All About Wool Fiber and Silk
Protein fibers are those of animal origin. Wool fiber is the hair and fur of animals and silk is the secretion of the silkworm. Protein fibers have the ability to absorb moisture without surface wetting. The technical term is hygroscopic and is the reason for the superior comfort and warmth over synthetics. When the wearer goes from dry indoor heat to damp outdoor air, the natural fibers absorb moisture and generate heat.
Protein fibers hold their shape well and are wrinkle resistant; wrinkles will hang out between uses. Fabrics feel lighter than the cellulose fibers, like cotton and are also flame resistant. Protein fibers, especially wool, require some special care. The fibers are weaker when wet so handle carefully when washing and use neutral or only mildly alkaline soaps. Avoid chlorine bleach; it will damage fibers.
Natural dyers love the protein fibers – both wool fiber and silk take up natural dyes so well. Cellulose fibers like cotton require extra mordanting to dye well. Synthetic fibers, like the acrylics and polyesters will not dye with natural dyes – these will take chemical dyes, probably because of the similar petrochemical base.
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Wool most commonly comes from sheep but also from other animals such as goats, rabbits, quiviut, camels, llamas, alpacas, guanaco and vicuna. Some factors that vary between wool types include the staple or fiber length, the crimp and the fineness, or diameter of the fiber. Diameter is measured in micrometers (1/1,000 millimeters or 1/25,400 inch). Of the natural fibers, wool has the widest diameter range, from 10 – 50 micrometers (Cotton is 16-20, Flax 12-16 and silk 11-12). The coarser wool fibers are more appropriate for hard wearing products like carpets, while the finer fibers are used for clothing.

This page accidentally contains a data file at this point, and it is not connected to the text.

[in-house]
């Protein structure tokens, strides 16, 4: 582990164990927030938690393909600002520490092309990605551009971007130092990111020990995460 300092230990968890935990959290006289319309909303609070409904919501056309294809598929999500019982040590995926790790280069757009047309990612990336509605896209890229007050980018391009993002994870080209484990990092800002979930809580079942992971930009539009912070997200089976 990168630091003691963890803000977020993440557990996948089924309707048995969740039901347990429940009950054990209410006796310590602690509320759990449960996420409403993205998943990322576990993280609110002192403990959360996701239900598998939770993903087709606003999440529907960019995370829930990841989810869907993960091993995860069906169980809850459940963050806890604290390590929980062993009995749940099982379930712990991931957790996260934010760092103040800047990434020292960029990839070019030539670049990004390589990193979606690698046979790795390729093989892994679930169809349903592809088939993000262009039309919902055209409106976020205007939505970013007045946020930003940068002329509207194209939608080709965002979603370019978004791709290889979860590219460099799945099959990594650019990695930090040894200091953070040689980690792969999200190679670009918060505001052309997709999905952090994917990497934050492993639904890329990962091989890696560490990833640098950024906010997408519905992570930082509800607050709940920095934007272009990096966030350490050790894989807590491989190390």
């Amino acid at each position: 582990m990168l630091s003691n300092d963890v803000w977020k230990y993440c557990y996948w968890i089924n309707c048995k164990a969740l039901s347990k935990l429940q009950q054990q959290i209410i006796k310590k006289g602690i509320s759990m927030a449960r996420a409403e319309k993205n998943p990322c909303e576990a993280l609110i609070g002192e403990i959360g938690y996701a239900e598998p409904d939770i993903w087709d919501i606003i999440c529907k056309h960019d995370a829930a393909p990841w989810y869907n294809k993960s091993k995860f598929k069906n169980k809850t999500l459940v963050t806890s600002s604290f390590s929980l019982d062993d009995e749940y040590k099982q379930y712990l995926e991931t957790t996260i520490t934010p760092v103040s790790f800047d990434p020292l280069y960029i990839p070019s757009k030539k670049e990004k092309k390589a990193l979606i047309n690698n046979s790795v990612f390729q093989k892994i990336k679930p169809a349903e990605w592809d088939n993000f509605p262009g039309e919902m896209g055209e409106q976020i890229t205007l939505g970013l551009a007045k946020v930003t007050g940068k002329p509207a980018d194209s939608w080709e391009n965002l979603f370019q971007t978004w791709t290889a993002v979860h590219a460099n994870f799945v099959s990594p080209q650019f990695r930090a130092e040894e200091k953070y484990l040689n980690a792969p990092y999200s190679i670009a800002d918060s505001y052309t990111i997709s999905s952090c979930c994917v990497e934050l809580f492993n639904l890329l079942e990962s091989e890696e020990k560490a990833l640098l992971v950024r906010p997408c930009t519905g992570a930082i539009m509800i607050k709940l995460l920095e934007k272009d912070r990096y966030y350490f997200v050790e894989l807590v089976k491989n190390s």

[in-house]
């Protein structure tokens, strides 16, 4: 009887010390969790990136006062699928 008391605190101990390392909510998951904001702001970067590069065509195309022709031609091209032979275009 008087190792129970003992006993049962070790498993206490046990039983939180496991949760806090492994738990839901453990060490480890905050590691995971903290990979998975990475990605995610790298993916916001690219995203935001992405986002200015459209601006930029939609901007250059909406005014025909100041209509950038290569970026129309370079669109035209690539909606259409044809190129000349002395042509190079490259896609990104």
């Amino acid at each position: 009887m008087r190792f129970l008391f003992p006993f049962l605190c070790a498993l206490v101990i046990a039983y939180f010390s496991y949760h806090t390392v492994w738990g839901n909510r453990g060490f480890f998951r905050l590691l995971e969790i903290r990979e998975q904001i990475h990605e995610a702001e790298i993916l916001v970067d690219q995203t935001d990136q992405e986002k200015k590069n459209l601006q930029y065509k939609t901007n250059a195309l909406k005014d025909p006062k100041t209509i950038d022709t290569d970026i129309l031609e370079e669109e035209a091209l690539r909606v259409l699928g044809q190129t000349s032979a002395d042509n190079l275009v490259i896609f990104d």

In purchasing knitting yarn, the important thing to know are the yarn thickness or gauge, its softness (or hand) and whether it's superwash or not. Superwash has been chemically treated so it won't shrink and felt. Of course, this should be avoided if felting is the desired outcome.
Spinners need to know more about the fibers they are going to purchase as they are available in a variety of types and forms, such as raw fleece, washed fleece, carded rovings, or combed tops. The more it has been processed, the more it will cost. It's fun and cost-saving to 'start from scratch' but it requires a bit of equipment for carding or combing. New spinners will find it easier to begin with some prepared fibers.
Wool is the best fiber to begin with when learning to spin, especially the longer staple length. Microscopically, the surface of wool is made up of many overlapping scales.
This gives a little grip between fibers when spinning, making it easier to control. These scales are also what cause wool to shrink and felt – they become enmeshed with each other. It is also what may cause wool to feel itchy to some people. Wool from merino sheep as well as alpaca and other exotic fibers have a smoother surface and are less itchy. Allergy on the other hand, is often a different issue than itchiness. Sheep have an oil called lanolin that itself may cause a reaction or trap other allergenic materials that bother some people. Compared to sheep wool, alpaca is considered hypoallergenic.
If you would like to know more about various sheep wools, go to
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